A new Einstein documentary entitled Einstein in the Holy Land is set for production based on the scientist’s trip to pre-state Israel in 1923. The film will be produced by Micha Shagrir and directed by Noa Ben Hagai.
Einstein made the journey by train with his second wife, Elsa. He kept a travel diary during this time which ended up being sold in order to fund the Einstein estate after he died in 1955. According to Haaretz, the former archive director Dr. Ze’ev Rosenkranz translated the diary and wrote his doctorate about it. Einstein’s diary ultimately ended up at the University of Jerusalem until it was recently discovered and published.
Einstein’s 12-day trip to Palestine was met with great fanfare. During a stop in Tel Aviv, Einstein was granted honorary citizenship by Mayor Dizengoff. He planted two trees at the Technion and saw many of the tourist sights like Jericho and the Dead Sea.
According to The Times of Israel, the highlight of the trip for Einstein was giving the inaugural lecture at the Hebrew University atop Mount Scopus. For years Einstein had helped raise money to establish the first Jewish university and to popularize the Zionism of his day.
“On the whole, the country is not very fertile,” Einstein wrote.
“It will become a moral center, but will not be able to take in a large proportion of the Jewish people. I am convinced, however, that the colonization will succeed.”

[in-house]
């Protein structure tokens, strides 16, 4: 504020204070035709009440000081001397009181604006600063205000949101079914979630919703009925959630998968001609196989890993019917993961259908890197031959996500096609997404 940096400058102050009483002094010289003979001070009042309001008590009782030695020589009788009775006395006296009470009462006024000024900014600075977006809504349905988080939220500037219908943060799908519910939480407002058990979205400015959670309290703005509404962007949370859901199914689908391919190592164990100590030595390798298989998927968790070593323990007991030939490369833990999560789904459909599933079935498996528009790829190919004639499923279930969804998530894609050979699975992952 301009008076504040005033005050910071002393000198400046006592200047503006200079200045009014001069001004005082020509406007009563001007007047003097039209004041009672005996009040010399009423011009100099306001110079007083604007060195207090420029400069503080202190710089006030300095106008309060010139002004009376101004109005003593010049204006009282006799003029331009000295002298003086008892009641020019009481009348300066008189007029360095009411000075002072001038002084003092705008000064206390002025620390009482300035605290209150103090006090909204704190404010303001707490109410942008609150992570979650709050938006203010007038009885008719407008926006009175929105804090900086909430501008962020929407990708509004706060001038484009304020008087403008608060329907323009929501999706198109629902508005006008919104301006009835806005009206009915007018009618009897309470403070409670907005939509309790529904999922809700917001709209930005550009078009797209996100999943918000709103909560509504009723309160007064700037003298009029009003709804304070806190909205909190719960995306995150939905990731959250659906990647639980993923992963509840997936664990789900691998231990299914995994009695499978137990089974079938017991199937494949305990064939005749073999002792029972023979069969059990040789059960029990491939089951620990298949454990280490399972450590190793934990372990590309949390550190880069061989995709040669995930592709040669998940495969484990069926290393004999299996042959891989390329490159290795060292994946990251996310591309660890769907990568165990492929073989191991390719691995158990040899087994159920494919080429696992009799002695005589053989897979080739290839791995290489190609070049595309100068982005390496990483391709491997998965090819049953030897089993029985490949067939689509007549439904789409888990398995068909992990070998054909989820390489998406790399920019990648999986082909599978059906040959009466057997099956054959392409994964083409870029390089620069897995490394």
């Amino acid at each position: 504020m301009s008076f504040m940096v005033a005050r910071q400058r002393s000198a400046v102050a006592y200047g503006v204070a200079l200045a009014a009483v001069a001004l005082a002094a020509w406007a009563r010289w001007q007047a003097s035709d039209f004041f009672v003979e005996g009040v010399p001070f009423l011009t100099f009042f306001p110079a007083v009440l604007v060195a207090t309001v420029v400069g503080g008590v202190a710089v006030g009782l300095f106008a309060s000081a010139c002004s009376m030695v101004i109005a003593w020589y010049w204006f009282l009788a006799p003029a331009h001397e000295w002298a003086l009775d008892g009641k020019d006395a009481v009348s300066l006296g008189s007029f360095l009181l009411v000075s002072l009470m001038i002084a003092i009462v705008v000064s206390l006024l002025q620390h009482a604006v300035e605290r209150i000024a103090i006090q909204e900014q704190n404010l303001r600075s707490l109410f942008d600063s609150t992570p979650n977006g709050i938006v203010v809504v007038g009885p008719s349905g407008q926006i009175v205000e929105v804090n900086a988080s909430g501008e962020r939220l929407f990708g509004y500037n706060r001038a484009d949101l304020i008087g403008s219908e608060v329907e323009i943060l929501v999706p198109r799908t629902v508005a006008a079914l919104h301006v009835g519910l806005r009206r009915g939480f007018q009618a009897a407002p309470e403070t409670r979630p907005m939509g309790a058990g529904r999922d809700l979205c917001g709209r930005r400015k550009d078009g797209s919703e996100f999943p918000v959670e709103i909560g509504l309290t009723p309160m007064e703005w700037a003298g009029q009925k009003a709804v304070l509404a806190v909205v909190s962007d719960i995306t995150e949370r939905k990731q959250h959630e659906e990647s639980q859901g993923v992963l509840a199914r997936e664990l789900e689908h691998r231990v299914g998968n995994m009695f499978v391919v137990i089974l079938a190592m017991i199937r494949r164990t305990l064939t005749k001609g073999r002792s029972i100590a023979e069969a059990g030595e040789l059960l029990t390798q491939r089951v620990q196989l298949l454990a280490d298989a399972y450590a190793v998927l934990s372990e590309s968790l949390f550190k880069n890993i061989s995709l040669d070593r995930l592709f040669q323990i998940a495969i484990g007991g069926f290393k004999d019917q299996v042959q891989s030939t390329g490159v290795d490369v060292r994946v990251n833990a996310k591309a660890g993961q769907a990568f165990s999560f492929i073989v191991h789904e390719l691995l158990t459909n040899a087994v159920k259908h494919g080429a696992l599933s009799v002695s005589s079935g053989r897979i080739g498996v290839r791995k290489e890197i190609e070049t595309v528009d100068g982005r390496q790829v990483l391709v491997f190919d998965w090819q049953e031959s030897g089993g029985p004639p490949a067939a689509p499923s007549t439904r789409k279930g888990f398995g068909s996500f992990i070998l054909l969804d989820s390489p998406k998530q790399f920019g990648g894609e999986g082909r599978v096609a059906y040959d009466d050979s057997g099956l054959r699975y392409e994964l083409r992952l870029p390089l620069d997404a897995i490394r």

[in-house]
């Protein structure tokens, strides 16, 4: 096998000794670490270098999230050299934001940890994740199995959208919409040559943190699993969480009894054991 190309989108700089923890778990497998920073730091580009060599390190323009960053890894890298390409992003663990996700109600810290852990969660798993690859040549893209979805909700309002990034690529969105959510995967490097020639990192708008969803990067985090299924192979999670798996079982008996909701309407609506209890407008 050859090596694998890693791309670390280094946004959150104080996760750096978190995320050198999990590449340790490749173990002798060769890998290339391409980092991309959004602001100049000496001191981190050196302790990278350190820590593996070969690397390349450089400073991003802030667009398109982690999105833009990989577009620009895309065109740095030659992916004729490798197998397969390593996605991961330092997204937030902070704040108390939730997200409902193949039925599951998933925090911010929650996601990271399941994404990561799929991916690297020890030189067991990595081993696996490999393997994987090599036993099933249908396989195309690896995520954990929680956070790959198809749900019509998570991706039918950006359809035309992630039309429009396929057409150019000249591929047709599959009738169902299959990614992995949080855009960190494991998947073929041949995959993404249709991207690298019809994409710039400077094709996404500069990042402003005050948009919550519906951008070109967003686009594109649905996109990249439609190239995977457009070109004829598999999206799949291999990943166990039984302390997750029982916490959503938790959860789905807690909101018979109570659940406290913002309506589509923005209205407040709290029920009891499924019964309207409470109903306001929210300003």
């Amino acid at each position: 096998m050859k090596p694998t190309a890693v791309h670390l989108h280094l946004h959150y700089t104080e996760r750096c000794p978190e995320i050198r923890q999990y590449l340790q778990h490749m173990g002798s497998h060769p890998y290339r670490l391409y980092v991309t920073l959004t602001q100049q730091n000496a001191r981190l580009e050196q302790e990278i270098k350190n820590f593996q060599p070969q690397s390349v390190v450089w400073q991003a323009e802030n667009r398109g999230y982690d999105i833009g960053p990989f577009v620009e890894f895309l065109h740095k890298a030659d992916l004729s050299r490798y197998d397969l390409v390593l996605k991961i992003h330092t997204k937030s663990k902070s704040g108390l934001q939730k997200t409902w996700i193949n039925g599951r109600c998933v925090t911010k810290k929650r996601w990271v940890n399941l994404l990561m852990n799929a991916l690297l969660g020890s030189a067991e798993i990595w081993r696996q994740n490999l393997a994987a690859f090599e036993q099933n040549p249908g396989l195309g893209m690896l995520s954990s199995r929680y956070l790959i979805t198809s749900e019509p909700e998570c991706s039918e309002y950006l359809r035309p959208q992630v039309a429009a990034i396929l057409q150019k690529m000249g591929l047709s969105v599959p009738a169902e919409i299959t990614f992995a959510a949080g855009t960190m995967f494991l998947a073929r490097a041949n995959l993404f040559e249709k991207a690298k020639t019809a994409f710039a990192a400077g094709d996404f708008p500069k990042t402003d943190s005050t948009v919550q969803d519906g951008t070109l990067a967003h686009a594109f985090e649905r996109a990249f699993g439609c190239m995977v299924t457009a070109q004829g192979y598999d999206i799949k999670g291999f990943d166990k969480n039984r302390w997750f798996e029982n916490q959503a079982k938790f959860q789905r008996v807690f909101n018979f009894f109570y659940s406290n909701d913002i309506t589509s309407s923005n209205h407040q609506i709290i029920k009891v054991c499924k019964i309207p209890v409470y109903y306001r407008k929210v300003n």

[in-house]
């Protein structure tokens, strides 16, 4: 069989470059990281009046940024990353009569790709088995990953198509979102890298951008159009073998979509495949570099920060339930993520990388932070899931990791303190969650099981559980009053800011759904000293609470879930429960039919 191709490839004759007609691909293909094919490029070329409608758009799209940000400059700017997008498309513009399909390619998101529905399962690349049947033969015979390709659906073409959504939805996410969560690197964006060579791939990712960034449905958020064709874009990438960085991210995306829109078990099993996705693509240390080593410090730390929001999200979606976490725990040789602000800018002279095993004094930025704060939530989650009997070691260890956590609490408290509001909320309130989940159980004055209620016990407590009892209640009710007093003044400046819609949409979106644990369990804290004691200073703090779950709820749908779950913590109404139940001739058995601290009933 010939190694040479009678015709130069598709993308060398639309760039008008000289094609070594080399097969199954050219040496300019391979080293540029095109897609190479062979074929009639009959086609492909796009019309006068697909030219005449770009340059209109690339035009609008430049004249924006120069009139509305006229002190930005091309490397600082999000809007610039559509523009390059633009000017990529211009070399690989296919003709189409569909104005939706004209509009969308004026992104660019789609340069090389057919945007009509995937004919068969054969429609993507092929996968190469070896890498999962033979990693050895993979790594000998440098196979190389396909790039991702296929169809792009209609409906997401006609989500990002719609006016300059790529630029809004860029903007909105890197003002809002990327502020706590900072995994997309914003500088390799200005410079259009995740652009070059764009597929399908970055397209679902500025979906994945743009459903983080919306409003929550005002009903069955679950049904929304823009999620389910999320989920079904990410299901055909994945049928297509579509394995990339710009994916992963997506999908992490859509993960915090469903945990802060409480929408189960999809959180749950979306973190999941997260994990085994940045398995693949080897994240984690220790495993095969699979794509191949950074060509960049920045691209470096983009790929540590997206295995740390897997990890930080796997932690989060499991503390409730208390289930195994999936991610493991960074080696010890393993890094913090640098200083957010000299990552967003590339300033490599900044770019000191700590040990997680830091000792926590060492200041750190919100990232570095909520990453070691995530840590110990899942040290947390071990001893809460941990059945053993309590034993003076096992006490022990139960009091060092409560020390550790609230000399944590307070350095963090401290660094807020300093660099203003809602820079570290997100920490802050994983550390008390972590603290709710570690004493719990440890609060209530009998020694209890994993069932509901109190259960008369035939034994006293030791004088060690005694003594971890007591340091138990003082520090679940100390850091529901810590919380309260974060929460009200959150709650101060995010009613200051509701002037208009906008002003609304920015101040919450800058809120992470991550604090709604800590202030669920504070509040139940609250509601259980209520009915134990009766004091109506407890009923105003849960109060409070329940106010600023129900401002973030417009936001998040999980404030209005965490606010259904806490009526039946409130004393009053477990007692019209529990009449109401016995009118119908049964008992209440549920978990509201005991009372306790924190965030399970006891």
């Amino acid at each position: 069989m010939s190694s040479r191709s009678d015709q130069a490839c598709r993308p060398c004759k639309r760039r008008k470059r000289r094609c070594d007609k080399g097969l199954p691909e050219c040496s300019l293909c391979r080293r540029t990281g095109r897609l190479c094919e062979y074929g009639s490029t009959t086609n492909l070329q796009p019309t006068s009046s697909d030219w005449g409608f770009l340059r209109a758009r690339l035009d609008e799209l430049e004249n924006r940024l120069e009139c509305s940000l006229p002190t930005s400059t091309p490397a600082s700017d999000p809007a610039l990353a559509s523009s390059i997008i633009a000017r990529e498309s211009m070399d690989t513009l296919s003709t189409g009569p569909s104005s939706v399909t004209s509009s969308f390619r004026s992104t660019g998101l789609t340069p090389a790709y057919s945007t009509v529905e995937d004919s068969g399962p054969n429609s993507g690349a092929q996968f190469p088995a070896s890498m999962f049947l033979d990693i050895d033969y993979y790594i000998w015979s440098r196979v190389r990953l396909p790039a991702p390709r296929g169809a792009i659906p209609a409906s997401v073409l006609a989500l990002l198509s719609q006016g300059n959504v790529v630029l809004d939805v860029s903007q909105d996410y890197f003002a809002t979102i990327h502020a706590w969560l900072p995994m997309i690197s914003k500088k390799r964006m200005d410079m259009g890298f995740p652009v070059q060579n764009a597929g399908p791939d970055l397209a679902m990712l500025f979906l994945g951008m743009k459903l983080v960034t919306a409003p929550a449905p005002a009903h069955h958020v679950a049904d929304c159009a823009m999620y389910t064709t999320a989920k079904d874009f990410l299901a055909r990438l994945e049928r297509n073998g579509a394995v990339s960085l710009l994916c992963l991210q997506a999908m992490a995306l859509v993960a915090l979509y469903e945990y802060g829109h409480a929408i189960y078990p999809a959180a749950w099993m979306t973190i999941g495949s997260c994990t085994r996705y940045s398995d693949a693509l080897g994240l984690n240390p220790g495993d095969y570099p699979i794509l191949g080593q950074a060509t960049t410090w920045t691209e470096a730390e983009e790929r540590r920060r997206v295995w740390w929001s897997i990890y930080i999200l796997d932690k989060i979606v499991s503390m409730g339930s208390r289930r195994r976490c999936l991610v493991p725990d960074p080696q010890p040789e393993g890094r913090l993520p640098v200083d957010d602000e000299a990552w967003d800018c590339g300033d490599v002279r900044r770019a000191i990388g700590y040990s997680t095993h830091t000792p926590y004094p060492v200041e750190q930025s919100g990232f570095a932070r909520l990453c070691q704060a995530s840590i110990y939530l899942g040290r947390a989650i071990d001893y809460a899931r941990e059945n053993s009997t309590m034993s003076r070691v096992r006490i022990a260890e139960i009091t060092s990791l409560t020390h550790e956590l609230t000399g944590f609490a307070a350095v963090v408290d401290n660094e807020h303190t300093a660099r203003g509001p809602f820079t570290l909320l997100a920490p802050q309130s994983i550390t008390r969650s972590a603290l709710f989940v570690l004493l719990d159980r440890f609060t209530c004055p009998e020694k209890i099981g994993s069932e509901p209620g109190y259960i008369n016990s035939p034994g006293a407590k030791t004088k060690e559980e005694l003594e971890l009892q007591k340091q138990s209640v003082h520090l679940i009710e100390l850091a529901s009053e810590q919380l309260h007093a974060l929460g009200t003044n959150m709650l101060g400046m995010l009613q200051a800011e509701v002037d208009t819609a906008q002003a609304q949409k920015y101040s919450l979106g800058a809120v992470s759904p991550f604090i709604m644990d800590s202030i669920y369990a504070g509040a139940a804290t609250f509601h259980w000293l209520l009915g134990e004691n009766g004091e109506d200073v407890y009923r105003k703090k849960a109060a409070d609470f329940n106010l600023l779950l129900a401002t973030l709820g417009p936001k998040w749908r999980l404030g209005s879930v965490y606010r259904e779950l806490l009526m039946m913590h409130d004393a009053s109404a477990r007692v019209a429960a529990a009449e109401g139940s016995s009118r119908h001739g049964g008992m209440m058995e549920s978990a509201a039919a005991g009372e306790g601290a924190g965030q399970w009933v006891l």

Recently, one of the few remaining mementos from Einstein’s 1923 trip – a postcard – sold at auction for $56,250 to an anonymous bidder. Einstein sent it to Zionist leader Authur Ruppin, and even sketched in the upper-left corner a self-portrait of himself and one of his fellow traveling companions, Ruppin’s wife.
Director Hagai’s previous film, Blood Relation, documented the mystery surrounding the disappearance of her grandmother’s sister after the Six Day War. She was found living in a refugee camp in Nabulus where she lived with her adopted Palestinian family. The Einstein project was less stressful for Hagai’s relatives when they first learned of it.
“My family sighed with relief that finally I wasn’t making a movie about them,” she said.
“This [Einstein in the Holy Land] was purely documentary work, and it was enjoyable.”
The Inquisitr reported earlier on several of Einstein’s extramarital affairs. Although there is no evidence of a romantic fling during Einstein’s travels in the Holy Land, Einstein did apparently comment on the beauty of several of the Jewish women he encountered, even going as far as flirting openly in his wife’s presence.